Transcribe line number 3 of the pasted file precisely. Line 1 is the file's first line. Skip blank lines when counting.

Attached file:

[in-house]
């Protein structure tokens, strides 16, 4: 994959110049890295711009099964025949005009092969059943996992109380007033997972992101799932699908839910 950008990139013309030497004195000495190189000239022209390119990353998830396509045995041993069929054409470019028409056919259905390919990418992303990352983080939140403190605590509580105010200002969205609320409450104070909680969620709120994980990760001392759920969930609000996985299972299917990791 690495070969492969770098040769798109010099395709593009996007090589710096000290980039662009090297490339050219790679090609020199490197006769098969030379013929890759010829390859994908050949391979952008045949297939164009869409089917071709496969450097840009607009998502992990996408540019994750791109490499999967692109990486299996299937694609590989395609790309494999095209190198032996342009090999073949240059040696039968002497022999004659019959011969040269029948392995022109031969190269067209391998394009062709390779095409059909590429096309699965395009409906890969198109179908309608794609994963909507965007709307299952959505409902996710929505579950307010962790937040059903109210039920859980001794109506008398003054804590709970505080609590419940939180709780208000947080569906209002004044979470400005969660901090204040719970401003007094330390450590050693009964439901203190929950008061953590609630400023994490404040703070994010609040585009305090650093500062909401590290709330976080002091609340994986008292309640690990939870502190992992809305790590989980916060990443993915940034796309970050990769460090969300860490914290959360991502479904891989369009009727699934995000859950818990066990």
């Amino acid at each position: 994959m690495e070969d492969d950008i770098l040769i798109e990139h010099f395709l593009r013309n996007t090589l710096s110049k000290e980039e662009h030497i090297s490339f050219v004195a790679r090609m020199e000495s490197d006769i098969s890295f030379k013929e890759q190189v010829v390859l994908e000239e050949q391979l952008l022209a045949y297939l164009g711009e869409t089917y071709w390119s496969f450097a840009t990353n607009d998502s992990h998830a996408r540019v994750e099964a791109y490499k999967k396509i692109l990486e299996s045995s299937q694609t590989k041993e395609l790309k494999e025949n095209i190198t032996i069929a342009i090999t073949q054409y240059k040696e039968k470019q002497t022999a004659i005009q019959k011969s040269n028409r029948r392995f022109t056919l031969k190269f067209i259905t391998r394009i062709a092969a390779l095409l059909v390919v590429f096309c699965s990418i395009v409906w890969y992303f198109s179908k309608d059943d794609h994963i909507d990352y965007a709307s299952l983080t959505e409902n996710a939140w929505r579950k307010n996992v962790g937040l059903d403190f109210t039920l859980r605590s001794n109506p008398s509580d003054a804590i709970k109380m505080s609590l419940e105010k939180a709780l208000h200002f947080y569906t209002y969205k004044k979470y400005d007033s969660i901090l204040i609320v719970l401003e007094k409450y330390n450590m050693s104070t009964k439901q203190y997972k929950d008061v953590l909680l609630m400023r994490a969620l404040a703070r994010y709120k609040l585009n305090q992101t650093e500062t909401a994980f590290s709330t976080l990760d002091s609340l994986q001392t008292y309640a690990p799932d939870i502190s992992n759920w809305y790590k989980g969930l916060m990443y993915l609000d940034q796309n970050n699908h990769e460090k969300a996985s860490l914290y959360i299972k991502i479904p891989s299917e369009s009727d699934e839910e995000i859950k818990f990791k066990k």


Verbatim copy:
């Amino acid at each position: 994959m690495e070969d492969d950008i770098l040769i798109e990139h010099f395709l593009r013309n996007t090589l710096s110049k000290e980039e662009h030497i090297s490339f050219v004195a790679r090609m020199e000495s490197d006769i098969s890295f030379k013929e890759q190189v010829v390859l994908e000239e050949q391979l952008l022209a045949y297939l164009g711009e869409t089917y071709w390119s496969f450097a840009t990353n607009d998502s992990h998830a996408r540019v994750e099964a791109y490499k999967k396509i692109l990486e299996s045995s299937q694609t590989k041993e395609l790309k494999e025949n095209i190198t032996i069929a342009i090999t073949q054409y240059k040696e039968k470019q002497t022999a004659i005009q019959k011969s040269n028409r029948r392995f022109t056919l031969k190269f067209i259905t391998r394009i062709a092969a390779l095409l059909v390919v590429f096309c699965s990418i395009v409906w890969y992303f198109s179908k309608d059943d794609h994963i909507d990352y965007a709307s299952l983080t959505e409902n996710a939140w929505r579950k307010n996992v962790g937040l059903d403190f109210t039920l859980r605590s001794n109506p008398s509580d003054a804590i709970k109380m505080s609590l419940e105010k939180a709780l208000h200002f947080y569906t209002y969205k004044k979470y400005d007033s969660i901090l204040i609320v719970l401003e007094k409450y330390n450590m050693s104070t009964k439901q203190y997972k929950d008061v953590l909680l609630m400023r994490a969620l404040a703070r994010y709120k609040l585009n305090q992101t650093e500062t909401a994980f590290s709330t976080l990760d002091s609340l994986q001392t008292y309640a690990p799932d939870i502190s992992n759920w809305y790590k989980g969930l916060m990443y993915l609000d940034q796309n970050n699908h990769e460090k969300a996985s860490l914290y959360i299972k991502i479904p891989s299917e369009s009727d699934e839910e995000i859950k818990f990791k066990k």